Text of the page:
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Editing LibreLingo courses

Thank you for your interest in contributing to LibreLingo. This document is here to guide you for editing or translating existing courses.

To get a better understanding, we recommend you read the course basics first.


Confused? Ask people on GitHub Discussions.


Table of Contents: - Setup - Pulling code and branching - Pushing code and creating Pull Request - Following up with responses - Translating based on an existing course - Editing existing courses

Setup

Pulling code and branching

LibreLingo uses Git repository for maintaining code. In order to contribute changes, you need to first fork this project. To fork: - login to GitHub - then go to LibreLingo repository - click the "Fork" button (beside Watch and Star)

In a moment you will be taken to a new repository. Closely notice the url as it will be https://github.com/<your github username>/LibreLingo/ instead of https://github.com/kantord/LibreLingo/. Now you should have a copy of the project source code under your name.

This is called "forking". Forking allows you to apply your changes without directly changing the original project.

Now click the Green "Code" button and copy the HTTPS clone URL.

Make sure you have Git installed on your computer. If not, follow these instructions to install it on your operating system.

If you are not used to command line programs, there are also graphical interface applications for Git, like Git Cola, TortoiseGit etc. They can basically do the same thing but graphically. But we'll focus on the command line here. If you want to use them, consult their documentation to get your way around them.

To clone the repository you forked into earlier:

git clone <URL you copied>
cd LibreLingo

The first command will download the forked repository on your computer so that you can make edits. Second one will go inside the repository directory for future git commands to work.

In order to add your name and email to the changes you do later, git would need to know them before you apply any changes to the code. You can add these by running:

git config --global user.name "John Doe"
git config --global user.email "[email protected]"

NOTE: Replace the name and email above to match yours. Setting --global sets these values globally for any repo on the machine. You can run it without the --global parameter to set it for this repo only.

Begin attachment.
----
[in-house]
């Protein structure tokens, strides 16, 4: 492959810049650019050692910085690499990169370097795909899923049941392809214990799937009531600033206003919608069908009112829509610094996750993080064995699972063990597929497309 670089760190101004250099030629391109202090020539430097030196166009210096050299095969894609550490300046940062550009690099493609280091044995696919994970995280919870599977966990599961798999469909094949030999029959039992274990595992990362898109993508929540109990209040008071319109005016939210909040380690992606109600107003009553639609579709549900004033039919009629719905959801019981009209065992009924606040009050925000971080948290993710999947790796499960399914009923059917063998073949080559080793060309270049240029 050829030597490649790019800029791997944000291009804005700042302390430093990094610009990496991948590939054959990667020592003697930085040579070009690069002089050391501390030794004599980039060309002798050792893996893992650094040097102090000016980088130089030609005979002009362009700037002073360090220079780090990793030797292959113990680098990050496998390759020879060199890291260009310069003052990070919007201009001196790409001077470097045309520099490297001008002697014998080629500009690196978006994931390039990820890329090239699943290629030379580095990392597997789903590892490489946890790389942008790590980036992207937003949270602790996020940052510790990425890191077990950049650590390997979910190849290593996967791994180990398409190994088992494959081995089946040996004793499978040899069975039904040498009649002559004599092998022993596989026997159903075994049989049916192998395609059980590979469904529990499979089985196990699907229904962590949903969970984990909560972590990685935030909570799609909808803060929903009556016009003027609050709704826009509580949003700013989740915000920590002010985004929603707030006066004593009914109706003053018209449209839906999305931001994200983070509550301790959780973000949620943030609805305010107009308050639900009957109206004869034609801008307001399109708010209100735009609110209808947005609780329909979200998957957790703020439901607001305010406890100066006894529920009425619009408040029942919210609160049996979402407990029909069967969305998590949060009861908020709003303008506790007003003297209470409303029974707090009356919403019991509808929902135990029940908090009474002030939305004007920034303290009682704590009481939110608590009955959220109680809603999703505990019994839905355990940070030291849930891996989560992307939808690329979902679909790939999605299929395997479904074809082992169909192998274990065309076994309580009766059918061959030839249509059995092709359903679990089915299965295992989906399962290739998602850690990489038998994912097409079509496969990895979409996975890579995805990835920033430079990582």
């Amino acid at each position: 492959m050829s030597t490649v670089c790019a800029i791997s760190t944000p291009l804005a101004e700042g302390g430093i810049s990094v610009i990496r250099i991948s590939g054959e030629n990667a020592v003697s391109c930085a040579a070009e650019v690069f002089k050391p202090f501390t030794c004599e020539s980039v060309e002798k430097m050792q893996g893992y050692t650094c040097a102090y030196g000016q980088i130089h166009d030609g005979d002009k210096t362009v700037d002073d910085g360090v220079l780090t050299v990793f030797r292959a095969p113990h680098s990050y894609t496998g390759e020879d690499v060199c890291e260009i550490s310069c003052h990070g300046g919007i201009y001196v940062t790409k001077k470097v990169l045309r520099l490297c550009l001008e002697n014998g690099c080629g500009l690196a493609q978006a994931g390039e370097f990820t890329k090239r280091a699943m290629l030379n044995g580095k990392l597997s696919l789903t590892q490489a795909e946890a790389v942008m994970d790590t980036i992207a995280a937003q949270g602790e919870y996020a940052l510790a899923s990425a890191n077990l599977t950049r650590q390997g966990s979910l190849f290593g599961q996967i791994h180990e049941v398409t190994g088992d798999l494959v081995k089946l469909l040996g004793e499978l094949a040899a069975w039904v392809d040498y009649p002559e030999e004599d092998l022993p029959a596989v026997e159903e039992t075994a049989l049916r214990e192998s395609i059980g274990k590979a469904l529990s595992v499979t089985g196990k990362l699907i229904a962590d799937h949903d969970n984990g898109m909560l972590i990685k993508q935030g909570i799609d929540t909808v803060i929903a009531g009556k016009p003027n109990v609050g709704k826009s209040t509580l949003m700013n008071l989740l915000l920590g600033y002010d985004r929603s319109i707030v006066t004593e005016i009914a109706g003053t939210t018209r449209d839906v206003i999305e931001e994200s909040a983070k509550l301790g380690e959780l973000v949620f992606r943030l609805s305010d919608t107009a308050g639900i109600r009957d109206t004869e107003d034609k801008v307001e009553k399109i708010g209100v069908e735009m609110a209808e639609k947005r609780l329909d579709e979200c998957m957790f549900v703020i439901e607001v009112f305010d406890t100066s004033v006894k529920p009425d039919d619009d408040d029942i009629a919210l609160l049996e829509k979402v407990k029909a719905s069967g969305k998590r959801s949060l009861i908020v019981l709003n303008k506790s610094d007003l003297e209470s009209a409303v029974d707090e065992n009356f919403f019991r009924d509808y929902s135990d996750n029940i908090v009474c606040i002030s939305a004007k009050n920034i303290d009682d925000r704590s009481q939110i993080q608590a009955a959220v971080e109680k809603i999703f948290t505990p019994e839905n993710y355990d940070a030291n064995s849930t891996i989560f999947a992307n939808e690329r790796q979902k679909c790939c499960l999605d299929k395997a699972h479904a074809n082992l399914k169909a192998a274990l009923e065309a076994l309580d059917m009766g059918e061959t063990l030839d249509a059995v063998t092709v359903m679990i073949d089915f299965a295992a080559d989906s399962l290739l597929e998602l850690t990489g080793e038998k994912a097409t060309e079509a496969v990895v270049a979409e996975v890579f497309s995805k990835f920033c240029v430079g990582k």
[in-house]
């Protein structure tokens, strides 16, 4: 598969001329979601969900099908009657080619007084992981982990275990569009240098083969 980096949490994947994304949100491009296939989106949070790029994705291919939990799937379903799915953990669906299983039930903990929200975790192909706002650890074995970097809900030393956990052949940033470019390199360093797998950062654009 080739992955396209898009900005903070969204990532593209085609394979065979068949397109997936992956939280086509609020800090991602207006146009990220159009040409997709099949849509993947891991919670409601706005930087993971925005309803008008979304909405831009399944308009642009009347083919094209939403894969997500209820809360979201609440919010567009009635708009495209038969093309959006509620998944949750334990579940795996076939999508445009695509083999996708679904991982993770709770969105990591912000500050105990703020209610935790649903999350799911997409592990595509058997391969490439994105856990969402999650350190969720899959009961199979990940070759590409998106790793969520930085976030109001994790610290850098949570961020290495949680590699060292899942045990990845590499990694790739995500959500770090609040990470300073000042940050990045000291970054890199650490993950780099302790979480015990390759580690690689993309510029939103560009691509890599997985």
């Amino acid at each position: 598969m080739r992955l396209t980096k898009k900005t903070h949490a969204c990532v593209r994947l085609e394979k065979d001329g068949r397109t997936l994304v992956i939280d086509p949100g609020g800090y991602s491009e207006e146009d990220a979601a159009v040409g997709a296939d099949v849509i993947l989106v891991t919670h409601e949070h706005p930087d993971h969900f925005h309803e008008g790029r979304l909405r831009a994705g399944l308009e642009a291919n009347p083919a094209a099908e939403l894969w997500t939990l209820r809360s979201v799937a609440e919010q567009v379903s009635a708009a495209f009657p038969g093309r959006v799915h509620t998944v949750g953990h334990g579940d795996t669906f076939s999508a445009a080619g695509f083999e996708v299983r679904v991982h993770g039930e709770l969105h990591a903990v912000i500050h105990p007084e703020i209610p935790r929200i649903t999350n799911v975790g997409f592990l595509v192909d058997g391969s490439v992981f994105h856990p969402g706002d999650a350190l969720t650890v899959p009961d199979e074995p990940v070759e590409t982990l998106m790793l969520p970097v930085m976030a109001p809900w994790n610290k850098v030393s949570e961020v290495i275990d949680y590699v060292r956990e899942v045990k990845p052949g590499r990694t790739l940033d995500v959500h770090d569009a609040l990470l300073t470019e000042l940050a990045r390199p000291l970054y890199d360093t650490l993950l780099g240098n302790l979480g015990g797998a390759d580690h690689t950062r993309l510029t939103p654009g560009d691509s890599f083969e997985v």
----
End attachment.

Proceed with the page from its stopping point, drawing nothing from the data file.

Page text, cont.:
Now create a new branch for your changes:

git checkout -b my-awesome-branch main

This is creating a new branch named my-awesome-branch from main branch and switches to the new branch. The branch name doesn't matter that much. You just need to be able to recognize it yourself from a list of other branches.

You can just name it as your language name if you want, but without spaces (e.g. korean, ancient-greek). You can check which branch you are on by running git status and checking the "On branch" line.

You are now ready to make changes.

Pushing code and creating Pull Request

These instructions are written to be used after making the changes. So you can read the rest of the page and continue from here if you want.

After you made your changes, add the files and commit your changes:

git add courses/
git commit -m "Add Example language"

NOTE: Replace the commit message to describe what it does in your case. Another thing is that make your changes only on one commit because it will be easier to maintain and apply possible changes into later. If you want to add something else to the commit, just use the --ammend command below.

This hasn't yet been sent to the repo online. The changes are only on your machine. If you feel like you've missed something, there is a chance you can make the changes and run:

git add courses/